Fig. 5: Analogue (yellow) and digital (pink) output signals of AFE applied to finger (Credit: Dialog Semiconductor, a Renesas company)

AD5940 and AD5941 by Analogue Devices. The AD5940 and AD5941 are high-precision, low power analogue front ends (AFEs), designed for skin impedance and body impedance measurements. Therefore, they are suited for bioelectric or biopotential measurement systems and for wearable applications too. These can even sense electrochemical toxic gases. They also contain some on-chip peripherals, including SPI serial input/output, wake-up timer, and interrupt controller.

The AD5940 can be used in conjunction with AD8232 or AD8233 to perform bioimpedance and ECG measurements. AD8232 and AD8233 are integrated signal conditioning blocks for ECG and other biopotential measurement applications.

For instance, when a bioimpedance measurement (for example, body composition, hydration, and electrodermal activity (EDA)) is required, AD8232/AD8233 are disconnected from the electrodes and AD5940/AD5941 are used. Likewise, when ECG measurements are needed, the opposite of this process happens.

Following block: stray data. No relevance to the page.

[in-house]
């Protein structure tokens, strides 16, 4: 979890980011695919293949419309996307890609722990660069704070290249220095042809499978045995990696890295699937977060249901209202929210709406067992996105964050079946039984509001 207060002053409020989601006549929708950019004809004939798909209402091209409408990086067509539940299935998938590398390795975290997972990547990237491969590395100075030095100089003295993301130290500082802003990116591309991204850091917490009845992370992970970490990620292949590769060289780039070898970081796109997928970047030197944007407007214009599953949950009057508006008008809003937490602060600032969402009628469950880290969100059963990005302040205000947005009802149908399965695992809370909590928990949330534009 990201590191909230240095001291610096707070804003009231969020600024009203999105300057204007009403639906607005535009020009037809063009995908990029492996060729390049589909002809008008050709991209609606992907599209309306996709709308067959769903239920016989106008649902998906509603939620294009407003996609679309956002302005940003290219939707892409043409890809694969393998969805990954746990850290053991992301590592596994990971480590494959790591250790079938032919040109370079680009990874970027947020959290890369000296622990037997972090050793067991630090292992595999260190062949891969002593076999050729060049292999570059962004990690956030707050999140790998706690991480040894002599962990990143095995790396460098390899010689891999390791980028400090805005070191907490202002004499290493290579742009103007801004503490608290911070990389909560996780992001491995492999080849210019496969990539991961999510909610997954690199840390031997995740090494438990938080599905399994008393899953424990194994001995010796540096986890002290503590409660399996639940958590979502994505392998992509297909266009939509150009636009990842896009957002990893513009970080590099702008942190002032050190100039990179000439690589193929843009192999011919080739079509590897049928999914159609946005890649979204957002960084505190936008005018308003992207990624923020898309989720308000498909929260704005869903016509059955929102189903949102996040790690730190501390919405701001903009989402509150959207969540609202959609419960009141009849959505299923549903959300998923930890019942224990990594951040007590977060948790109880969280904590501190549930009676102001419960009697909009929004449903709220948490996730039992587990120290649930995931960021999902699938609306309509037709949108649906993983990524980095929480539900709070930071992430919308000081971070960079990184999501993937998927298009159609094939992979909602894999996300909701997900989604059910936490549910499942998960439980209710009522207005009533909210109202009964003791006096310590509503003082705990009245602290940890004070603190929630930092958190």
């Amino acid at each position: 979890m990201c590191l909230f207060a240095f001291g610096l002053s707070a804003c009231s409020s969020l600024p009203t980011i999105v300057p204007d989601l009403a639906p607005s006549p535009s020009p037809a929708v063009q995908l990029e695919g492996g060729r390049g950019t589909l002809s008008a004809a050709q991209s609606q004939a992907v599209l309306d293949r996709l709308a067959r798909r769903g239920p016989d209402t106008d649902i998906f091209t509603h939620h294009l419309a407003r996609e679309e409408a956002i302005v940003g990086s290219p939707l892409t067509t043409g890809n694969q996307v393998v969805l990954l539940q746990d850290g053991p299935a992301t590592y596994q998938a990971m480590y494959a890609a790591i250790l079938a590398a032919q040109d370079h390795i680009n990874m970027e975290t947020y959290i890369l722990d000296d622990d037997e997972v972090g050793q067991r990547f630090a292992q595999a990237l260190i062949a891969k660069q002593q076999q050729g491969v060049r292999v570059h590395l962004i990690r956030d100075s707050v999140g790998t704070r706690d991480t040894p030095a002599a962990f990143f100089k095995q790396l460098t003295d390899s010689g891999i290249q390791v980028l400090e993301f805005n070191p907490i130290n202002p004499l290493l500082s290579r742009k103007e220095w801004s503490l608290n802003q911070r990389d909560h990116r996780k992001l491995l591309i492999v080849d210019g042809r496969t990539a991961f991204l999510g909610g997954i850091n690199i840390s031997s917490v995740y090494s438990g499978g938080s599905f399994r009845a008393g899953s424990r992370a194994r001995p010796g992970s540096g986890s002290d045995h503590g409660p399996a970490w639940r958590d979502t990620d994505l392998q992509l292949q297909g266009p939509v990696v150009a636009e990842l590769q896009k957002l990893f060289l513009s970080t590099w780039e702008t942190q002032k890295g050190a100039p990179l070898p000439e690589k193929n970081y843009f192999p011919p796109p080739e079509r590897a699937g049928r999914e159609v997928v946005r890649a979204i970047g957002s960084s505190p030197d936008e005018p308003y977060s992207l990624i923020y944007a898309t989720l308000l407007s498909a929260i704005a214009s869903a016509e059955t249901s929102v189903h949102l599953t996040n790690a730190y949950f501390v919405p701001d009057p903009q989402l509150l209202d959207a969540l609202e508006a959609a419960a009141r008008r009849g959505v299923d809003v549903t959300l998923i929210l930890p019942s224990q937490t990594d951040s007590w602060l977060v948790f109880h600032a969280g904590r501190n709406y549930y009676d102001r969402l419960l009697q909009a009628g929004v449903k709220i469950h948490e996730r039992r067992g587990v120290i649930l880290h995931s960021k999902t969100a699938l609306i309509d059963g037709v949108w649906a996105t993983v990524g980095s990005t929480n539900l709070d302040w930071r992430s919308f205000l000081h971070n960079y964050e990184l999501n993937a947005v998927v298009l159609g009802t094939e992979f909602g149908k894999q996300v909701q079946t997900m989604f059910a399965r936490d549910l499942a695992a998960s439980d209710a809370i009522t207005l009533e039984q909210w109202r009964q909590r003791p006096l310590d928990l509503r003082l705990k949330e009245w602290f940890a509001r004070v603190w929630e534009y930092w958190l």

Fig. 6: The functional block diagram of AD5940 (Credit: Analogue Devices)
Fig. 6: The functional block diagram of AD5940 (Credit: Analogue Devices)

These ICs have a structure different from the ones mentioned above. The AD5940 and AD5941 ICs contain two high-precision excitation loops. One is a low-power excitation loop and the second consists of a 12-bit DAC referred to as the high-speed DAC. They have one measurement channel featuring a multichannel successive approximation register (SAR), ADC with input buffers, a built-in anti-alias filter, and a programmable gain amplifier (PGA). The measurement channel enables a wide capability of measurements of a sensor under test.

AFEs are not limited to medical/fitness applications. They can be used in any application that involves analogue sensing. Many IoT applications involve sensors being connected to a microcontroller and many of these sensors are analogue in nature. However, microcontrollers like Arduino Uno do not have a good analogue resolution and sensitivity. In such a scenario, one can consider interfacing AFEs with microcontrollers.

This feature is inspired by an article written by Vladyslav Kozlov (Team Lead, Product Development Engineering), at Dialog Semiconductor, a Renesas company. The co-author, Aaryaa Padhyegurjar, is an Industry 4.0 enthusiast with a keen interest in innovation and research.


Please enter your comment!
Please enter your name here